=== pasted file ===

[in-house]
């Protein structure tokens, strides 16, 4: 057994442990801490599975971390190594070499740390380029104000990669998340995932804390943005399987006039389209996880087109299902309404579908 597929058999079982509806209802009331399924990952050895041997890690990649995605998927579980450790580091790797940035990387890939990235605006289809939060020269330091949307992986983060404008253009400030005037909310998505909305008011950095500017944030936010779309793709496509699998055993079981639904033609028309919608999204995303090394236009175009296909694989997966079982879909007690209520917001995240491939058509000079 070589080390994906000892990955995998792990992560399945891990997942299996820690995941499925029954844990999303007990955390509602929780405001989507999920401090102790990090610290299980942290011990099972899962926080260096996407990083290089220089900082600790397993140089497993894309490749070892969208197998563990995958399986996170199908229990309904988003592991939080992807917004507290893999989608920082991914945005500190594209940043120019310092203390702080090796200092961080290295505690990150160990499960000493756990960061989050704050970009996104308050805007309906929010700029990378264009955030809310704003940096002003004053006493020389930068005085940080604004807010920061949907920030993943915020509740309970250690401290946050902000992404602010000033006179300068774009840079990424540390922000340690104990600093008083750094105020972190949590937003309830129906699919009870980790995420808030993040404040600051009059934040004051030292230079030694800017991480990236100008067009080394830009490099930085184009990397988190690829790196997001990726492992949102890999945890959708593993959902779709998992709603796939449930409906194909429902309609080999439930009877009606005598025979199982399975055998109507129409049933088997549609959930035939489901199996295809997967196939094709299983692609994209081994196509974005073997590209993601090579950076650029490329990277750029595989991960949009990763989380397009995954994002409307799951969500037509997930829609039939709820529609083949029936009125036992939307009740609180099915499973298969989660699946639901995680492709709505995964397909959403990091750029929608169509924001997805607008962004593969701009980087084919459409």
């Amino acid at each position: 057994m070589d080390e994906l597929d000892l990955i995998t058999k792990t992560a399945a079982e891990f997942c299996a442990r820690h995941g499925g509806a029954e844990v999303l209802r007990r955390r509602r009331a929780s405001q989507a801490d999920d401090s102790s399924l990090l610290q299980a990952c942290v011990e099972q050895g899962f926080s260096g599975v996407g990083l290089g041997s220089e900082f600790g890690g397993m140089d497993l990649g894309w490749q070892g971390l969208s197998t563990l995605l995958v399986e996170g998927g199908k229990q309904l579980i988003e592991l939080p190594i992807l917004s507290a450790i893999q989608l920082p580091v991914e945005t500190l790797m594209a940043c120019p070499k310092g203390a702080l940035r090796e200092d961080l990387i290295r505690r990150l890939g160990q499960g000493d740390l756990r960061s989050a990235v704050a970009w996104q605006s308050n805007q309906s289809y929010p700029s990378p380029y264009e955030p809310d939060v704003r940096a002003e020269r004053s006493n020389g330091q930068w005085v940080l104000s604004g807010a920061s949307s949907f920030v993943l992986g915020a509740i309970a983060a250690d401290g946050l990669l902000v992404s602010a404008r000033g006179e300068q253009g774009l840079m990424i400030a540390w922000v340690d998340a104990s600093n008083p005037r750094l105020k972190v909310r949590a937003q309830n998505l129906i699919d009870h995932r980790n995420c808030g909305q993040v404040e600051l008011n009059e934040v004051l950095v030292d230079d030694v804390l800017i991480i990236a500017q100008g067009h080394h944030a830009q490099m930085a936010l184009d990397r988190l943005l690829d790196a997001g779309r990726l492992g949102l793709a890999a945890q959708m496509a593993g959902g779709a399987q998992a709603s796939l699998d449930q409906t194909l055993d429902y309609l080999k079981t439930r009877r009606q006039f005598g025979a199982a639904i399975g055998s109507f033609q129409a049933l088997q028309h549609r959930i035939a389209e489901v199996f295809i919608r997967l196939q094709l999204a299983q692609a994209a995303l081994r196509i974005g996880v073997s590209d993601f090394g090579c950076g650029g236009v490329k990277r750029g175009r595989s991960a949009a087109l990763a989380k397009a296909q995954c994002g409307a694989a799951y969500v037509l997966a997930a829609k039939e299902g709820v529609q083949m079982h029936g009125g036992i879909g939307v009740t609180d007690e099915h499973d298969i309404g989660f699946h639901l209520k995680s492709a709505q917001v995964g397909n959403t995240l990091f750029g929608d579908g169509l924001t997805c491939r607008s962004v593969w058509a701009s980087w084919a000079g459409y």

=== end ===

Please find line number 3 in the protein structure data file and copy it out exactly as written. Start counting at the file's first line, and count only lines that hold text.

């Amino acid at each position: 057994m070589d080390e994906l597929d000892l990955i995998t058999k792990t992560a399945a079982e891990f997942c299996a442990r820690h995941g499925g509806a029954e844990v999303l209802r007990r955390r509602r009331a929780s405001q989507a801490d999920d401090s102790s399924l990090l610290q299980a990952c942290v011990e099972q050895g899962f926080s260096g599975v996407g990083l290089g041997s220089e900082f600790g890690g397993m140089d497993l990649g894309w490749q070892g971390l969208s197998t563990l995605l995958v399986e996170g998927g199908k229990q309904l579980i988003e592991l939080p190594i992807l917004s507290a450790i893999q989608l920082p580091v991914e945005t500190l790797m594209a940043c120019p070499k310092g203390a702080l940035r090796e200092d961080l990387i290295r505690r990150l890939g160990q499960g000493d740390l756990r960061s989050a990235v704050a970009w996104q605006s308050n805007q309906s289809y929010p700029s990378p380029y264009e955030p809310d939060v704003r940096a002003e020269r004053s006493n020389g330091q930068w005085v940080l104000s604004g807010a920061s949307s949907f920030v993943l992986g915020a509740i309970a983060a250690d401290g946050l990669l902000v992404s602010a404008r000033g006179e300068q253009g774009l840079m990424i400030a540390w922000v340690d998340a104990s600093n008083p005037r750094l105020k972190v909310r949590a937003q309830n998505l129906i699919d009870h995932r980790n995420c808030g909305q993040v404040e600051l008011n009059e934040v004051l950095v030292d230079d030694v804390l800017i991480i990236a500017q100008g067009h080394h944030a830009q490099m930085a936010l184009d990397r988190l943005l690829d790196a997001g779309r990726l492992g949102l793709a890999a945890q959708m496509a593993g959902g779709a399987q998992a709603s796939l699998d449930q409906t194909l055993d429902y309609l080999k079981t439930r009877r009606q006039f005598g025979a199982a639904i399975g055998s109507f033609q129409a049933l088997q028309h549609r959930i035939a389209e489901v199996f295809i919608r997967l196939q094709l999204a299983q692609a994209a995303l081994r196509i974005g996880v073997s590209d993601f090394g090579c950076g650029g236009v490329k990277r750029g175009r595989s991960a949009a087109l990763a989380k397009a296909q995954c994002g409307a694989a799951y969500v037509l997966a997930a829609k039939e299902g709820v529609q083949m079982h029936g009125g036992i879909g939307v009740t609180d007690e099915h499973d298969i309404g989660f699946h639901l209520k995680s492709a709505q917001v995964g397909n959403t995240l990091f750029g929608d579908g169509l924001t997805c491939r607008s962004v593969w058509a701009s980087w084919a000079g459409y």